However, in the rush to focus on the positive, be careful not to ignore how children are feeling.

Following a serious bus crash a number of years ago, a school adamantly refused all offers of mental-health assistance, despite the pleas of parents and students. They insisted on "handling things internally." Mega-doses of discussions on faith, Divine Providence and positive thinking were dispensed. The results? Many children recovered quickly. The catch? Some of the remaining students actually reported feeling worse. This latter group couldn't adequately give vent to their traumatic feelings and weren't receiving any validation for what they were going through. On top of everything else, they now feared that they were lacking in faith and gratitude, since they weren't yet religiously "moved" by the moment.

Get them involved in hands-on projects. When a trauma occurs, children feel as if their world has turned upside down. There is no longer any feeling of control, power, or safety. This can be terrifying for anyone, especially children. It's the role of adults to help restore some sense of control, at least over the "inner world" which we all carry around.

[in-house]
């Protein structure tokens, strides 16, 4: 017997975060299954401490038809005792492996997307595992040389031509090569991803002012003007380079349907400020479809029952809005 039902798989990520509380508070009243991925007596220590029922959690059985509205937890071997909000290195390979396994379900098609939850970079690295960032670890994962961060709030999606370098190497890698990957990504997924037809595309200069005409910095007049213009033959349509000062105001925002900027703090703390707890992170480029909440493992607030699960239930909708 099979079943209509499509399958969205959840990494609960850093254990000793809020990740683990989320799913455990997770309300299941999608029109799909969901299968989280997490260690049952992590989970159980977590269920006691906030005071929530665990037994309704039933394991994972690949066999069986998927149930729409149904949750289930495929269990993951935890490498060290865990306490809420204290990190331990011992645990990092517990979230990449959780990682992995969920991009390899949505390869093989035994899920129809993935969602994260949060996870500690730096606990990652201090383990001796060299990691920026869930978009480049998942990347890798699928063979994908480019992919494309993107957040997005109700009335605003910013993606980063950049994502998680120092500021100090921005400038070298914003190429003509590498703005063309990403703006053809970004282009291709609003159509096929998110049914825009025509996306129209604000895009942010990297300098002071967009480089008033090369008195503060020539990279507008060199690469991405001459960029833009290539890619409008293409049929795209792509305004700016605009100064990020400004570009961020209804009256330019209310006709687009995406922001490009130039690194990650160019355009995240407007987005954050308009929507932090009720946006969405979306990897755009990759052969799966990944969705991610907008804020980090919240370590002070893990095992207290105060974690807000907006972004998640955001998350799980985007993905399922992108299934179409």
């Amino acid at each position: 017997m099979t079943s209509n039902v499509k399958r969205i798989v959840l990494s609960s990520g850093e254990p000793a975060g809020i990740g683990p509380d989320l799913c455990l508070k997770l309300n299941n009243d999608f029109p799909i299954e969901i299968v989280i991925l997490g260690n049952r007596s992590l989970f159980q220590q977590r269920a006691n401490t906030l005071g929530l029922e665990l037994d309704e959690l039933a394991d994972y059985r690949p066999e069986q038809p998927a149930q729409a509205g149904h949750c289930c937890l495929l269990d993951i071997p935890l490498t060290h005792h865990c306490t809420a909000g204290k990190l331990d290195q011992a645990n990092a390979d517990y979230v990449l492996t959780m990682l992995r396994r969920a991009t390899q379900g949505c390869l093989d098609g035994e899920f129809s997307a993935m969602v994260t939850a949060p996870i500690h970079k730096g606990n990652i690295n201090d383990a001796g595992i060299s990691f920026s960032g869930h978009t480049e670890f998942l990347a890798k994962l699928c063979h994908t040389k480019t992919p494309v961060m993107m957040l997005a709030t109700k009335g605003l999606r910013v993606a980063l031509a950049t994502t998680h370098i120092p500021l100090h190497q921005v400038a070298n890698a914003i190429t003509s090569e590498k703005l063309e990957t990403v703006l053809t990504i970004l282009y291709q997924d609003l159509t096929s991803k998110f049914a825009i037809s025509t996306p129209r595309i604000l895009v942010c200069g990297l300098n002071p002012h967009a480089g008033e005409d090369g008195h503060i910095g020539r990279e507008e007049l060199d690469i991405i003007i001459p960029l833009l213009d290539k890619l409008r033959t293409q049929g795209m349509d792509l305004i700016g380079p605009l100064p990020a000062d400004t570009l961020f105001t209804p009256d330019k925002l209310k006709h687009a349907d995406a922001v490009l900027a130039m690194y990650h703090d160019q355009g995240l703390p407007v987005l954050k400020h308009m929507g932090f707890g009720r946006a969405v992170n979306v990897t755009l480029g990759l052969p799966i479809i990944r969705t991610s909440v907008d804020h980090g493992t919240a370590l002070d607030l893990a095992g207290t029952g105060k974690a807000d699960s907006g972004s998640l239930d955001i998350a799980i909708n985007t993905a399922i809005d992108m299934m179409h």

Allow them to have some voice in choosing their projects. They can write stories and poems, or opt to paint and draw. They can focus on the event or express themselves in general terms. Encourage them to give charity, preferably to a charity or fund where they can directly understand that they are helping people. Have them recite prayers together with you for those still injured. A visit to a recovering friend or neighbor can achieve great results too.

"Getting back on the horse." A 17-year-old high-school student was once attacked by a group of armed youths as he walked through a playground. He was eventually saved by a courageous young man just as he fell unconscious. As I met with the student at the hospital a few days later, his rescuer unexpectedly arrived to make a visit. The injured teen said he was afraid to ever go near the playground again. The rescuer responded with the following story: "One summer I went on a program in the Midwest. We took the campers horseback riding, and one of them fell off his horse and got a bloody nose. He started crying, 'I'll never get on a horse again!' A cowhand came right up to the camper and admonished, 'Kid, in this business, people always fall off horses. The main thing is to get right back on!'"